Smart Phones rule the world


Day Three in Bhairawa –

 If you haven’t been to the YouTube channel, check it out – I uploaded a nearly-six-minute Mega-code video last evening. Go to youtube and type in “Joe Niemczura” – it’s the Joe Niemczura channel!

 And twentysix more nurses have completed a version of the training. Another rickshaw ride this morning, packed up my stuff so as to not need to return to the UCMS Guest House in the afternoon.

Florence Nightingale

I hopped  off the rickshaw, paid the guy, went through  the hospital gate and over to the first building. Walked through the ER area, poked my head in to see what was cooking, and recognized Rama, one of my class members and a TNS grad, giving an IV med to a patient. She was wearing a skyblue sari and a lab coat, a big contrast from the patients, who wore dhotis or shorts and often a turban. In the sari, Rama seemed to glide  from bed to bed in the male-only ward like a vision of Florence Nightingale.  Cheerful as she glided over to me – the sari would billow slightly but you literally could not see her legs move – an amazing effect as if she was on a wheeled cart under all that rayon cloth. Rama  made me delete the first photo  – “I look too dark” – then posed for a couple more. Nepalis have gotten more sophisticated about digi cams – they now always insist of approving the photo right after it was taken.

 I went back out to get chiya and two samosas along with maize soup. A lot of Nepalis enjoy a samosa by breaking it up into the corn chowder this way.

 As I returned, I passed Room Number One, which as it turns out, is the place where the attendees must sign in since this training is “paid time” for them.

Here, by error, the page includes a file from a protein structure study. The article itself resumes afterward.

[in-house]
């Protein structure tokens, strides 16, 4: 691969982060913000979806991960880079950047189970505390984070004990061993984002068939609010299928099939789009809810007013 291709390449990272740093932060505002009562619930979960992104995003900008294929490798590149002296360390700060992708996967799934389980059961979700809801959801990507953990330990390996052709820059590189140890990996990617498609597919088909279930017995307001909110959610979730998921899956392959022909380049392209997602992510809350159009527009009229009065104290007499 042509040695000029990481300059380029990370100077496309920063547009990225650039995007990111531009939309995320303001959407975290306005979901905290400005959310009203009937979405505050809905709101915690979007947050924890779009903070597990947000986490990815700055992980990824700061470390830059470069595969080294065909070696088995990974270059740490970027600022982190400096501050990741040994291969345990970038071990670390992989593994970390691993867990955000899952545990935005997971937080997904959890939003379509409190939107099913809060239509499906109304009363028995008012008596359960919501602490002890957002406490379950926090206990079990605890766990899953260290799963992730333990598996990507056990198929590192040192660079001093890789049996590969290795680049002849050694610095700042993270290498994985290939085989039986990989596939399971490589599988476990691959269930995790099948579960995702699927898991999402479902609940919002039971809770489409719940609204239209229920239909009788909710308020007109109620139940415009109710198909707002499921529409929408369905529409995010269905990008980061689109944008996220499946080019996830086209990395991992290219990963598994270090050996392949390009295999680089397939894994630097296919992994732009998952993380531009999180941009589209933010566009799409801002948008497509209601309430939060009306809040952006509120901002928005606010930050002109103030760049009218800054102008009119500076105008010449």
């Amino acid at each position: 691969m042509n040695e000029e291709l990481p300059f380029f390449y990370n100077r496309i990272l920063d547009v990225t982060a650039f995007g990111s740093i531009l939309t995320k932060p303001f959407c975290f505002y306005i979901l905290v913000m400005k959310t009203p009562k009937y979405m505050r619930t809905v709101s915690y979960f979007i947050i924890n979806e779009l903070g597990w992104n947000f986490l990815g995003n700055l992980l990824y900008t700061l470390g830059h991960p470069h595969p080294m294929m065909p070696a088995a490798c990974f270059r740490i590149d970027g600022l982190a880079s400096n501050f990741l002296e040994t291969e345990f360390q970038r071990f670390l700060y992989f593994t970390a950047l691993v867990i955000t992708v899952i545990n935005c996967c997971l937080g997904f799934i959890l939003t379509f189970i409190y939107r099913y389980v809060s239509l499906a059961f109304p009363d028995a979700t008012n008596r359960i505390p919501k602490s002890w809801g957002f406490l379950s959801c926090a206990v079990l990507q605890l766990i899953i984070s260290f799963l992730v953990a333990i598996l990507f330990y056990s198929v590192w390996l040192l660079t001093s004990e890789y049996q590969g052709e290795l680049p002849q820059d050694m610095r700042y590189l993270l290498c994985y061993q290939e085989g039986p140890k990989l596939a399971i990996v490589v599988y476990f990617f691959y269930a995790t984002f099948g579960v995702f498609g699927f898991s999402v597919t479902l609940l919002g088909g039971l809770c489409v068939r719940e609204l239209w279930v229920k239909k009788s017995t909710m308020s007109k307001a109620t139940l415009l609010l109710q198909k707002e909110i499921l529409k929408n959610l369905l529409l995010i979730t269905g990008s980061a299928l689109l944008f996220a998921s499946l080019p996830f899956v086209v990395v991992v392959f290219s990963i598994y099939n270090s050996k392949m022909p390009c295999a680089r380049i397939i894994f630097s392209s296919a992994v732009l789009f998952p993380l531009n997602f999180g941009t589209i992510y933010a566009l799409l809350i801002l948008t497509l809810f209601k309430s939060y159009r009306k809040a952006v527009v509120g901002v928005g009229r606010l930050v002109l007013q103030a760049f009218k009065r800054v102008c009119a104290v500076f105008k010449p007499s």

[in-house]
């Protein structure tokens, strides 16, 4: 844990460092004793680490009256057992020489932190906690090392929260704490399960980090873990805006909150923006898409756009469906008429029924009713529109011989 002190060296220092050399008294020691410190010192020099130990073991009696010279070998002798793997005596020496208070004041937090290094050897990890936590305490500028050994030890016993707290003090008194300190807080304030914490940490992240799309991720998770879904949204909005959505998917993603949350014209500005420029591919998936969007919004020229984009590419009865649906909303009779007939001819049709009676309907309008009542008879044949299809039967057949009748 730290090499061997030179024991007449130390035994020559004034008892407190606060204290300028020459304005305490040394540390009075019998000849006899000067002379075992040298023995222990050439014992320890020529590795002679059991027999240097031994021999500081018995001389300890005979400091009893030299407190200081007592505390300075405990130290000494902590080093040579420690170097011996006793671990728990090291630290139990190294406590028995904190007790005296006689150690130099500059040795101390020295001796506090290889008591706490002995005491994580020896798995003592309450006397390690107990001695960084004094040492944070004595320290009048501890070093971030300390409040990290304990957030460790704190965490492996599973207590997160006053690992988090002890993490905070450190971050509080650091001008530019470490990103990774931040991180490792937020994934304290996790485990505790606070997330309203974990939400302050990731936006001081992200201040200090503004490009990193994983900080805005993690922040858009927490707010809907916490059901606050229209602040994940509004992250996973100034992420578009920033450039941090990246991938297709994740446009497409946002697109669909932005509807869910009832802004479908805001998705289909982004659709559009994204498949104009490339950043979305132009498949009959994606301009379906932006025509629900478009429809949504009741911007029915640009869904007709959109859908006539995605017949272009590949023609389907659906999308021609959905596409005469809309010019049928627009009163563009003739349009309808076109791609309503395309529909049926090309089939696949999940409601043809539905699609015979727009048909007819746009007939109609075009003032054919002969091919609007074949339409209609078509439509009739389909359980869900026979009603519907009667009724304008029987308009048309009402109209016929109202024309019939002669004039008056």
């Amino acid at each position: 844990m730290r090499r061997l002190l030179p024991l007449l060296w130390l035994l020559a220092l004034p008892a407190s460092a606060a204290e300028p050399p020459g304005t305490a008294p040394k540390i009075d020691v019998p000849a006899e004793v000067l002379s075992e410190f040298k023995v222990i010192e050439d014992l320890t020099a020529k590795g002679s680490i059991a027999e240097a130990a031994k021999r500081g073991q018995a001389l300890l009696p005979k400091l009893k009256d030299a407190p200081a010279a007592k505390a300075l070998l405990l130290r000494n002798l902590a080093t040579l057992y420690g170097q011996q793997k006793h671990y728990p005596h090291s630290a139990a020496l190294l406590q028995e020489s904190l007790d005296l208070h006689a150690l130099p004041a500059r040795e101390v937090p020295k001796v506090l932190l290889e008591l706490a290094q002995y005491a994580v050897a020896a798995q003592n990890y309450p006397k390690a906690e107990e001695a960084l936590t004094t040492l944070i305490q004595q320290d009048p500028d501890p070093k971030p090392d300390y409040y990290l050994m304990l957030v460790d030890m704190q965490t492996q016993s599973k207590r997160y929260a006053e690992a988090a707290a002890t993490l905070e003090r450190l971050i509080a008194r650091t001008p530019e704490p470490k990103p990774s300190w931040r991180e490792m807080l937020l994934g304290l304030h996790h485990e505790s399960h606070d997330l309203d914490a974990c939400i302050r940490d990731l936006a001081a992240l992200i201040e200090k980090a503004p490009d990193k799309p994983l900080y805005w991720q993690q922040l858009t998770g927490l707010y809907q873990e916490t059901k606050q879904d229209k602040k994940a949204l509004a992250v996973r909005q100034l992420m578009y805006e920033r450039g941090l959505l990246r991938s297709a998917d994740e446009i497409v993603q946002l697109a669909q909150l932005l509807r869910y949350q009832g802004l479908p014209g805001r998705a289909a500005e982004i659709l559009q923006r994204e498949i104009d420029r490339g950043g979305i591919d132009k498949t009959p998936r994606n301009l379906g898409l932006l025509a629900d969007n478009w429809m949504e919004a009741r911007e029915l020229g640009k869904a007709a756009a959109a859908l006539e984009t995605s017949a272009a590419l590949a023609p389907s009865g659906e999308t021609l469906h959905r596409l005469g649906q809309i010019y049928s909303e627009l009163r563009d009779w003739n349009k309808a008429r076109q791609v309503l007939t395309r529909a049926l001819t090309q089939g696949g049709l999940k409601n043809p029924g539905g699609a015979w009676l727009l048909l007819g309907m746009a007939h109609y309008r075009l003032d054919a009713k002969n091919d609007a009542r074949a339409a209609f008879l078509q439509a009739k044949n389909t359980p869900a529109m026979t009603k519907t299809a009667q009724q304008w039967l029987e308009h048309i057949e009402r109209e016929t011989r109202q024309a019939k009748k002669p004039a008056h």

We started off with ECG rhythms again, as people straggled in. The class seemed to “get it” better today; we also focused on lethal rhythms.

Paparazzi

I did the 12-lead lecture, and also my  lecture on respiratory failure and mechanical ventilation. For the 12-lead talk, I pulled out the poster from AHA on Acute Coronary Syndromes I brought, one of the set of six, and called everyone up for a closer look. About half got out their smartphones to take photos of it. A crush of cameras like paparazzi.  Yes folks, you can get an i-phone in rural Nepal.

 At a break I made a video as I interviewed a class participant, which I will put on YouTube; when I was done she pulled out her smartphone and asked “do you BlueTooth?” – but of course!

 For lunch we went to the same bhansa, once again squeezing about two dozen people into three tables. Lots of yoghurt consumed.

 Mega-code after lunch, over and over. Today was another hot day, this time a blazing summer sun. The AC was working, but there were periods of no electricity and the classroom heated up quickly during those times.

 The closest way to describe the heat is, similar to Florida in summer. Only wetter. 

 People were taking videos, of both the  mega-code teams and the critique. One showed me her video of the family scenario, from yesterday. I want that video! 

 A photo session at the end. I am now in several dozen FB pages in Bhairawa, Nepal.

Departure Committee

 I went to the transportation office to get my vehicle and driver to the airport. Front seat of a landrover-type SUV. As we were getting in, a bunch of the students spotted us, and now I was being accompanied by five of them, who live in the town (which is on the way). As we drove, we spotted two more, walking, and they also cheerfully  piled in. We let four of them off as we went along; three were still in the backseat as we proceeded – they were my ad hoc departing committee (!), using the opportunity to go to the terminal. At the airports, a Nepali can not get through the outer perimeter unless they have a good reason – and now these three were – officially – with me!